Hardware that is based on parallel computing architecture has recently been gaining increasing popularity in high performance computing.
The efficiency of parallel processing hardware in engineering problem solving such as the computer simulation of physical processes is not directly dependent on the number of processors: four CPU cores do not in fact provide a fourfold speed increase in solving complex engineering problems over one CPU core. Similarly, the transfer of computation to graphics cards with hundreds of cores cannot provide a hundredfold increase in speed.
First of all, parallel computation acceleration is limited by computational algorithms; running algorithms with a low degree of parallelization on supercomputers and high-performance workstations is irrational. The notion of "efficiency of parallelization" is explained by Amdahl's law, according to which if at least 1/10 of the program is executed sequentially, then the acceleration cannot be increased beyond 10 times the original speed regardless the number of cores employed.
Telling examples of the limited effectiveness of algorithm parallelization for solving engineering problems are provided in the relatively weak results of worldwide leaders in computer-aided engineering (CAE) software - Abaqus and Ansys.
Following the release of the article “Thermal analysis of a lengthy section of a gas pipeline on permafrost”, we received lots of questions from users.
In this post, we cover the more frequently asked questions concerning the functionality of the updated version of Frost 3D Universal software. Firstly, however, we would like to remind readers that the new version of the software was released in May, 2014. Here, we implemented new technologies in the architecture of the software and its main components, which enables the calculation of computational meshes as large as 100 million nodes on a PC. To demonstrate the extraordinary performance of the newest version of Frost 3D Universal, we conducted the thermal analysis of a long section of pipeline lying on permafrost, with a mesh consisting of 58.5 million nodes.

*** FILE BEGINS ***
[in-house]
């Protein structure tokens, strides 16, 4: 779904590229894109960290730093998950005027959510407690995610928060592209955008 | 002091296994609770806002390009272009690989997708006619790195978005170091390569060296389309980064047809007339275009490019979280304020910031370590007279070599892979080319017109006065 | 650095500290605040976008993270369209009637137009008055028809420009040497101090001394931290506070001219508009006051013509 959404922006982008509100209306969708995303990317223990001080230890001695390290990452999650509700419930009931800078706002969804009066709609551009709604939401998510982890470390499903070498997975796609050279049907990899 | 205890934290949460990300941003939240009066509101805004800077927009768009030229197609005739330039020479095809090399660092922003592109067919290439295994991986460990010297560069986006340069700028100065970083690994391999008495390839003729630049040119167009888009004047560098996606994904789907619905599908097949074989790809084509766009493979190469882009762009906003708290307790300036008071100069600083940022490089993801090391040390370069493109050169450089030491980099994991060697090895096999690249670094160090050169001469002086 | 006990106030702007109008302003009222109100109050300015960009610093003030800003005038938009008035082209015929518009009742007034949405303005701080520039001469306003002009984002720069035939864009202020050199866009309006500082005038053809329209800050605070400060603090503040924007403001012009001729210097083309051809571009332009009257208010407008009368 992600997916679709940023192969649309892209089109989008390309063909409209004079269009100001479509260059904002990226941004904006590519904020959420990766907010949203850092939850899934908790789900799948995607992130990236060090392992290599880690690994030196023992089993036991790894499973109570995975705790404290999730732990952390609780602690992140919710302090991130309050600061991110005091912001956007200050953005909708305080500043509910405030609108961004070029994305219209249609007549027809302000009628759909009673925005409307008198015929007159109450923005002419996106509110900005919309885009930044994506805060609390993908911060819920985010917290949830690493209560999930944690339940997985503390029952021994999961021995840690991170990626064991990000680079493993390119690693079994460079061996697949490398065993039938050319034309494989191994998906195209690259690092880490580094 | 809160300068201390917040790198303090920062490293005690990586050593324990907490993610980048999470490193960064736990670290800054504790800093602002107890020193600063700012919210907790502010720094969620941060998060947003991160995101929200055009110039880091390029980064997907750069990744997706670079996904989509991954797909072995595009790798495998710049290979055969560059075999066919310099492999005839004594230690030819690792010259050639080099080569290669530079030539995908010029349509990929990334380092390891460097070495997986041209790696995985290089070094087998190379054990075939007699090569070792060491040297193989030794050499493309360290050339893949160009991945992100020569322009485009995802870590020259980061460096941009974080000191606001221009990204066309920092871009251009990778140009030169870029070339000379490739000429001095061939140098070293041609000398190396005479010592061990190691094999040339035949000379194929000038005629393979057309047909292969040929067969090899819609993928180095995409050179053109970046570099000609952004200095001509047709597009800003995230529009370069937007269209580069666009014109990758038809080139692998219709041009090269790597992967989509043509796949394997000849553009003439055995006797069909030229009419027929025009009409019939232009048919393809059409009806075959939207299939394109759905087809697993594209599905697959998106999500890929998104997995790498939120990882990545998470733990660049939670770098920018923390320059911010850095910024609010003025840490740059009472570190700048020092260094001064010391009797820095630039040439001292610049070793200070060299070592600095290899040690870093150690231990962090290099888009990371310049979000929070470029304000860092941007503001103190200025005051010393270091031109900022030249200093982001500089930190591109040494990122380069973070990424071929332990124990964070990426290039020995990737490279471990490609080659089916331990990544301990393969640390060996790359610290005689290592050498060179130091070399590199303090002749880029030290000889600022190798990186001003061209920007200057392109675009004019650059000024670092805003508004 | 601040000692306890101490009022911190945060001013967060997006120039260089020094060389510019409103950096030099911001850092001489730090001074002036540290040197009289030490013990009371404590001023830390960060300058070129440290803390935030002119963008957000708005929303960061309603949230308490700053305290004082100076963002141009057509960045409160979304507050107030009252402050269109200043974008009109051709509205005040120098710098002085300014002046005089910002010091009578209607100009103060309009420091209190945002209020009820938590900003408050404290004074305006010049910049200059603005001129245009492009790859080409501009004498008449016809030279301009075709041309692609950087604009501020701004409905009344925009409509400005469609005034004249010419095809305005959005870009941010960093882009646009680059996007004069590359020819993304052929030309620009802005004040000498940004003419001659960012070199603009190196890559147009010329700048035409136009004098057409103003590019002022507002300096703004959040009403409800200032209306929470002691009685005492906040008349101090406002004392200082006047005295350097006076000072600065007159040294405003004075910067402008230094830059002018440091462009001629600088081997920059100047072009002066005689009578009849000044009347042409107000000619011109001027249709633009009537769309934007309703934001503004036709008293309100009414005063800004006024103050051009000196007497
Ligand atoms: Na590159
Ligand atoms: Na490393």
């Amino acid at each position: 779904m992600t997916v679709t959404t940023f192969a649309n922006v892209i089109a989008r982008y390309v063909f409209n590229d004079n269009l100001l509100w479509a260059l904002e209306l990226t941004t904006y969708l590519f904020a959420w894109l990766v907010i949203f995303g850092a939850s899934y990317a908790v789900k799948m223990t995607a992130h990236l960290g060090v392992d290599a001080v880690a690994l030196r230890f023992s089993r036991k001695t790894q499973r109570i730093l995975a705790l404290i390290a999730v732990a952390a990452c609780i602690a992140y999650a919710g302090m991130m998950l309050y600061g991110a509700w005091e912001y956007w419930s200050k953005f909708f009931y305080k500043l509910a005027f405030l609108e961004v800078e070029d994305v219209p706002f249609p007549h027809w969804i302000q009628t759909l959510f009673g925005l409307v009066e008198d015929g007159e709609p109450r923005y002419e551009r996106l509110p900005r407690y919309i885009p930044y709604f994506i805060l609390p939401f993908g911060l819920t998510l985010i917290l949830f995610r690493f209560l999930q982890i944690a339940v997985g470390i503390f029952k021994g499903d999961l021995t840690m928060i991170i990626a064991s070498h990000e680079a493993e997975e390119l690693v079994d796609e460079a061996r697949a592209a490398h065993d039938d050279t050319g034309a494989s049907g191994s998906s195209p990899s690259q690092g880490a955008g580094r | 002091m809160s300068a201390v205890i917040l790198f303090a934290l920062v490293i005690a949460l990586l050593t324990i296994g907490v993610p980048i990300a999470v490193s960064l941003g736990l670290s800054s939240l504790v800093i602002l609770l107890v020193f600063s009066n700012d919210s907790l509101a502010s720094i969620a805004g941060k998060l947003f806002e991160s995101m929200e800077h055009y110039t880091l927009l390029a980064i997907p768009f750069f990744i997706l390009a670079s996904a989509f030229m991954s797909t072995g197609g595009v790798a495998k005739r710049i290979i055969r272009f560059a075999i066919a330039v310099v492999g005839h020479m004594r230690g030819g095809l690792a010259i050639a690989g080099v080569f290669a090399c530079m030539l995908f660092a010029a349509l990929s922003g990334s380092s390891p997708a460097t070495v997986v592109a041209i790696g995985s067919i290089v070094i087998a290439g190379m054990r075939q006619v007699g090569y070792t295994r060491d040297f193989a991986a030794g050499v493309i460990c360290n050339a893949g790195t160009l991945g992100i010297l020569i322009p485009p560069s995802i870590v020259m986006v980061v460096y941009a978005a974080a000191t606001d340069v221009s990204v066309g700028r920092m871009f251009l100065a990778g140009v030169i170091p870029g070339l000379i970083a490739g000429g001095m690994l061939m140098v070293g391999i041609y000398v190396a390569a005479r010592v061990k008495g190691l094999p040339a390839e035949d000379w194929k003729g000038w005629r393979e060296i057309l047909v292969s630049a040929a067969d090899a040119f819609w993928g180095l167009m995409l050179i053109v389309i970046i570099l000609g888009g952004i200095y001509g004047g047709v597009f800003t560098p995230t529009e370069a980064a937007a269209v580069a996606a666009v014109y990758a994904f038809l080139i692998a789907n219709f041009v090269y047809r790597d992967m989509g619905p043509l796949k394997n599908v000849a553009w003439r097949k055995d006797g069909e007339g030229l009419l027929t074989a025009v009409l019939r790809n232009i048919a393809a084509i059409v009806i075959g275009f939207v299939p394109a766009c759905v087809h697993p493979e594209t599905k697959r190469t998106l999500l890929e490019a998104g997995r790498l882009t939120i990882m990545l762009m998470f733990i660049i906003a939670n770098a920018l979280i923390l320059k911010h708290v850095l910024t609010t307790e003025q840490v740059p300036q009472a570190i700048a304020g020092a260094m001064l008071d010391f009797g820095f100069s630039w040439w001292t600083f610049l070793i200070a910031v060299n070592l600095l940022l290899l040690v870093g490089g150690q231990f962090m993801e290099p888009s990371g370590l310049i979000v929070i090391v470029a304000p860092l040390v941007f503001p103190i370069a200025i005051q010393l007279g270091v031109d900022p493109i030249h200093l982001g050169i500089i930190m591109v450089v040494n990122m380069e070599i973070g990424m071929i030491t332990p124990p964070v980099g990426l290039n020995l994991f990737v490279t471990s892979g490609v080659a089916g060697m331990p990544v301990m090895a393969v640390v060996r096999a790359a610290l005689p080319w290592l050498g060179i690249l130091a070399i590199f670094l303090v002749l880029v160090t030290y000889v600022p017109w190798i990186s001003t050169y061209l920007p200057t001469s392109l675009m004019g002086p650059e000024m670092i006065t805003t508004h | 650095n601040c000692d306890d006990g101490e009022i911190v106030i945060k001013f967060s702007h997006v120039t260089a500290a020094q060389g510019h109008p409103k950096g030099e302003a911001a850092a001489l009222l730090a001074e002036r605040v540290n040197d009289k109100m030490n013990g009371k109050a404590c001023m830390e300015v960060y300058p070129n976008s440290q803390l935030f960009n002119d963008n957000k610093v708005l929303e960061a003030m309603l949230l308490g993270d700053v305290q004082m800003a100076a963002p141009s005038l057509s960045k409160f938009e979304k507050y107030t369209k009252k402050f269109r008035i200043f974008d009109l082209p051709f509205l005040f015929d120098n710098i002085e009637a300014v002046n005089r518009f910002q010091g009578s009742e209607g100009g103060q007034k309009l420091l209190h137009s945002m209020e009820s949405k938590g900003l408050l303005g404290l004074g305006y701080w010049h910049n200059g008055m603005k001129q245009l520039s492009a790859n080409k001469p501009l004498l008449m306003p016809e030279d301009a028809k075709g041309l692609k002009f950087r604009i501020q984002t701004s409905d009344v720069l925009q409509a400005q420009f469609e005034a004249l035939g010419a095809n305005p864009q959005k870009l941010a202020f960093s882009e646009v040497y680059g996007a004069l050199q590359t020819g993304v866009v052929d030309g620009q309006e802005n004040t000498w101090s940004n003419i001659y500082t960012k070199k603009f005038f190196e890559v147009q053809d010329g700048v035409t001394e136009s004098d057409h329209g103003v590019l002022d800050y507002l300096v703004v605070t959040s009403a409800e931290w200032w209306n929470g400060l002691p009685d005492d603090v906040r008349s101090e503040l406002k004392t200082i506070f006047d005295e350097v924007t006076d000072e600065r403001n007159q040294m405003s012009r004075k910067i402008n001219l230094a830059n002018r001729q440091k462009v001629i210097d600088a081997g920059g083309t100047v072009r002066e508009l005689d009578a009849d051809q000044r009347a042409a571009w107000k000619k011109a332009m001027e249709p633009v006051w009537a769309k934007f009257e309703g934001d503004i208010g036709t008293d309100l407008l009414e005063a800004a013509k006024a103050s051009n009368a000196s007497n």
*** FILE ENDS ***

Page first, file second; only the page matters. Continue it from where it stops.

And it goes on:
Question: Why do we need such large computational meshes?
Answer: The necessity for such large quantities of computational mesh nodes derives from the following factors:
1) The computation of extensive regions and long or massive objects often involves many elements for discretization in the computational domain.
2) There are often relatively small elements in the computational domain; there could, for example, be a thin layer of heat insulation, or soil strata. A significant increase in mesh refinement is required to discretize these relatively miniscule elements.
3) Areas with significant temperature gradients (near heat insulators, heat sources, cooling devices, etc.) require increased computational mesh density, consequently significantly increasing the total amount of nodes in the computational domain.
Note that even with the use of a non-uniform cell size (at irregular computational mesh), for example, we still need a lot of nodes. The increase in the cell size in irregular computational meshes needs to be very smooth; otherwise, the numerical method returns significantly less accurate results.
An engineering company has recently asked Simmakers to comment on the possibility of applying the finite-element package of ANSYS to the problems of ground thawing and thermal stabilization, and to explain the advantages of Frost 3D Universal software when solving such problems.